Objectives for this ongoing project:
- Program some custom physics, avoiding built in functions
- Make something more advanced than my Chinese character project
- Try some basic sprite animation
I can definitely see physics programming becoming my thing. I have the background for it with my mechanical engineering degree and I just enjoy pure mechanics. I wanted this next project to be my first try at some more low level physics programming. I’ve had a play with Unity 2D physics before but I found out that much of it was done for you, and most of it is kept entirely out of sight of the developer to avoid bombarding them with too much Maths. I’m a big fan of Maths so after a frustrating time trying to figure out how long the AddForce() function applies the force for I chose to chuck built in Unity physics out of the window and program some of my own from scratch. Since I haven’t gone over graphics programming yet I chose to stick with Unity for now though and had to use some built in functions since there seemed no way to access the internal axes of an object themselves.
I wanted to do something more original than the standard earth physics simulator so I chose to do something with space physics and orbit, the core mechanic of which is shooting a little satellite into orbit without crashing it or sending it off into the depths of space.
The main thing I’ve learned about game physics so far is that games are not simulations- what physics does in real life is not always intuitive, so you have to program pseudo-physics which does the user expects to happen and what works for the game. It would be nice to make my game a little physics lesson but I’m already having screen space issues and the realistic elliptical orbits that I started off with took up too much space, as well as being too awkward to get the satellite into orbit.
In the end I implemented the gravity mechanic as aiming towards a target orbit. Gravity will slowly pull satellites in to this orbit, and if they come in at the right angle that won’t crash them into the planet (with a little leeway) they join the orbit and go around quite happily. I’ve changed the mechanics of firing the satellites into a click-and-drag aiming affair as before my click to shoot, click to boost speed method didn’t make much sense when there was more than one satellite in the game and was awkward to handle. Not to mention there’s no air resistance in space so slowing it down after the speed boost didn’t make much sense unless I want to put a booster animation on the other side!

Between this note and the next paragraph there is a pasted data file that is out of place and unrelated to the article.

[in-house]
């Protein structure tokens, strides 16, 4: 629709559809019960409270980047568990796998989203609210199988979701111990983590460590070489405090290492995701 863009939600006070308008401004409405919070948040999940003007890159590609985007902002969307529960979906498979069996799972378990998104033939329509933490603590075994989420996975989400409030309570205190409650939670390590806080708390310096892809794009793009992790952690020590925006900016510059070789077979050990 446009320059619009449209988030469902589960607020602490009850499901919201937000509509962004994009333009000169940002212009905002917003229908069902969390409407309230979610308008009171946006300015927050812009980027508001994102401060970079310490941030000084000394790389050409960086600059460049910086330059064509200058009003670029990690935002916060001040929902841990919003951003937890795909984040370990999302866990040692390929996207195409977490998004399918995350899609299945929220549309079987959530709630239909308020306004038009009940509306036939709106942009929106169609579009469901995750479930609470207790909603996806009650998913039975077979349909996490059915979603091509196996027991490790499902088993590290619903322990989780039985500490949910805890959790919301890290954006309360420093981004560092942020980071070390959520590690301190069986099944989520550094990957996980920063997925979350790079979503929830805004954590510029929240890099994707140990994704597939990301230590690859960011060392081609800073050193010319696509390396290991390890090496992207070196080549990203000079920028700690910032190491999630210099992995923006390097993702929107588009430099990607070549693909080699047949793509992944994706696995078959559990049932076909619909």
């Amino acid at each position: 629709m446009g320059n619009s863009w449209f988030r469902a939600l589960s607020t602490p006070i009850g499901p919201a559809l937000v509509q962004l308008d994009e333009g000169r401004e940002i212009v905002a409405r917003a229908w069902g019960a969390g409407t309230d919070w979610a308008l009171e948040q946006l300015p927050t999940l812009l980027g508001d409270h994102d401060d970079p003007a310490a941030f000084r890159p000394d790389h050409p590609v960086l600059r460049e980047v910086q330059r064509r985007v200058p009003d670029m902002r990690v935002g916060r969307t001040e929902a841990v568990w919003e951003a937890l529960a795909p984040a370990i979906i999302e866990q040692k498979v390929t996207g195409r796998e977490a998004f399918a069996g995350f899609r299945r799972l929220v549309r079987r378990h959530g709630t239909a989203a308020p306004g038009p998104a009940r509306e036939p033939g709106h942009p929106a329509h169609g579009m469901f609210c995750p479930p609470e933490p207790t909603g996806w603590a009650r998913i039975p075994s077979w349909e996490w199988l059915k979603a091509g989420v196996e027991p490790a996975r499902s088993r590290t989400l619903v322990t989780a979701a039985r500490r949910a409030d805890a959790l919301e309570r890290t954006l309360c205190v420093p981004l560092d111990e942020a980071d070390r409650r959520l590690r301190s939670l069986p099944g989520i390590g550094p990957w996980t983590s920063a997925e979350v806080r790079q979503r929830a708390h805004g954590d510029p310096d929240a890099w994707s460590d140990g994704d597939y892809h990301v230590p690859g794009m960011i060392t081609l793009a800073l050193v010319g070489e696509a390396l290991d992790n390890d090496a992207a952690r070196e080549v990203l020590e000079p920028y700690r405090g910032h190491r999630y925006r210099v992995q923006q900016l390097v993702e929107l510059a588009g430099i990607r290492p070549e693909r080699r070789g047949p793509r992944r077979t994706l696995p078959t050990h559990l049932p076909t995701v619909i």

I’ve had some fun painting some sprites for this game. I’m no artist but I took a watercolour class once and I can hack out something that looks ok, in the same way that my approach to cake decorating is dusting a cake with icing sugar and calling it rustic.
- Almost all the sprites.
- Basic gravity functionality as described above.
- A gravity “area of effect” that effects the ship much more (since it is heavier) that prevents the player from driving right into orbit and firing the satellite from there. Also prevents gravity from more than one planet acting on object, which would again be awkward for the player to account for.
- Ship flies around using arrow keys or WASD and is currently confined to the screen area.
- Satellites are fired by clicking and dragging on the ship, so that the direction and power can be input by the user.
Features to come and bugs to fix
- A demo where you can adjust perameters such as target orbit radius, coefficient of firing power, gravity strength, size of gravity AOE.
- Flame animations out of the back of the ship to show when it’s accelerating and a better explosion animation.
- Explode the satellite on collision with the planet, not on failiure to join the target orbit.
- Rotate the satellite to face the direction it is going.
- Fix the massive drop in framerate on firing the satellite.- fixed! My collider was generated by unity and had lots and lots of vertices.
- Object pooling of satellites. I don’t have enough of them floating around to cause a problem with instantiating and destroying, but it’s good practice.
- Camera programming- hopefully more advanced than just following the player.
- Gameplay! Use satellites to scan planets for resources, send landers to collect them, use them to build settlements on planets, fend off hostile ships.